Ask any expat East African what food they miss most and they’ll tell you nyama choma. In The Gambia, it’s known as afra; and in South Africa it’s what you have at a braai. All over the continent, roast or grilled meat is the heart of any big meal and, whenever possible, it is the meal.

A meat feast is also the only occasion in Africa when you’ll find men doing the cooking – charring hunks of bloody flesh clearly answering a visceral male need that kings of the barbecue the world over would admit.

Most people don’t eat meat often, subsisting on a simple starch dish for their regular meal of the day, so it’s perhaps not surprising that when the occasion demands or provides a banquet, meat is the main fare. In Kenya or Tanzania, unless you happen to be invited to a wedding or funeral, you’ll go to a purpose-built nyama choma bar, where flowing beer and loud music are the standard accompaniments, with greens and ugali (a stiff, corn porridge, like grits) optional. The choice is usually between goat and beef, with game meat such as impala, zebra or ostrich available at fancier places. If you select one of these, usually with an all-you-can-eat price tag equivalent to about a week’s average wages, you should cannily resist the early offerings of soup, bread and sausages, leaving space for the main events.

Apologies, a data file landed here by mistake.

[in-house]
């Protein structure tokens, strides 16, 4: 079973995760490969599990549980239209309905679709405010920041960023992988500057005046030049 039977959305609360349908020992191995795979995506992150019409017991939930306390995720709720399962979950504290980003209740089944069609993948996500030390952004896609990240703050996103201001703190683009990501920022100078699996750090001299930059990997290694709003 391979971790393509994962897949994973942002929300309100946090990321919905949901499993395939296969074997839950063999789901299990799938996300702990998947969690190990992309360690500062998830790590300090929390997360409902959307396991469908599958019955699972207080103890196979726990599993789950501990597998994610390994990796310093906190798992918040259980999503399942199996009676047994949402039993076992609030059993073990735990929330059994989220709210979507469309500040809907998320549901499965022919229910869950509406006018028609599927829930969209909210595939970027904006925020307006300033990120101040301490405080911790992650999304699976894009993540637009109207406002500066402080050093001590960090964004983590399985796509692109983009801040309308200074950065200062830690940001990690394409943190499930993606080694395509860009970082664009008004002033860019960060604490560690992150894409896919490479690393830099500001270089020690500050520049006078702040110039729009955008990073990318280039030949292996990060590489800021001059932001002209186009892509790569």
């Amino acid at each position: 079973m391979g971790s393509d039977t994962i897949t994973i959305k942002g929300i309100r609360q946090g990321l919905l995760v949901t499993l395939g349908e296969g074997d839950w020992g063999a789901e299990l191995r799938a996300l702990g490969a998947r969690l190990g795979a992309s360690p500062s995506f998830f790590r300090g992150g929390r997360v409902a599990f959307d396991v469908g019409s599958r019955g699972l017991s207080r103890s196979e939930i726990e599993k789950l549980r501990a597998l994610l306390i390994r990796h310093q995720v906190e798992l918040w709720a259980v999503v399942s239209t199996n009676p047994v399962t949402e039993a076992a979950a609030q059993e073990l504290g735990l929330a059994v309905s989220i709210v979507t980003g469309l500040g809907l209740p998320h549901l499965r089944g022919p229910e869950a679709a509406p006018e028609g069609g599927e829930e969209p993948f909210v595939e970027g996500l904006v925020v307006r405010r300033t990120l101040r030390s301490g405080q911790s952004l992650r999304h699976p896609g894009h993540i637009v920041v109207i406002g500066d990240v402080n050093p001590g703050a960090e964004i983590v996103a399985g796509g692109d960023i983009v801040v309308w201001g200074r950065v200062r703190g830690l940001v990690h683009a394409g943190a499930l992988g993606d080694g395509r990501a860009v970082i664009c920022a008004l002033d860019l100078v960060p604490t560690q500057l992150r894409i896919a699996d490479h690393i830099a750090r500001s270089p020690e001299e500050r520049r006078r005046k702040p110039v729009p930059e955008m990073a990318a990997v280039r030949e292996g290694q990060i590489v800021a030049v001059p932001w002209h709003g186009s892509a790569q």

After roasting, your meat is brought to your table on a wooden platter, chopped up to bite-size with a sharp knife, and served with a small pile of spiced salt and a hot sauce of tomato, onion, lime and chilies. You eat with your fingers, of course. You’ll need a good appetite, strong jaws and plenty of time – to wait for your chosen roast, to chew and digest, to pick your teeth while downing a few more beers and to honour the dance requests that inevitably come your way, no matter how full you might feel.

Standard practice at meat bars is to go to the kitchen and order by weight direct from the butcher’s hook or out of the fridge. Carnivore, on Langata Road, is Nairobi’s best-known and biggest nyama choma bar.


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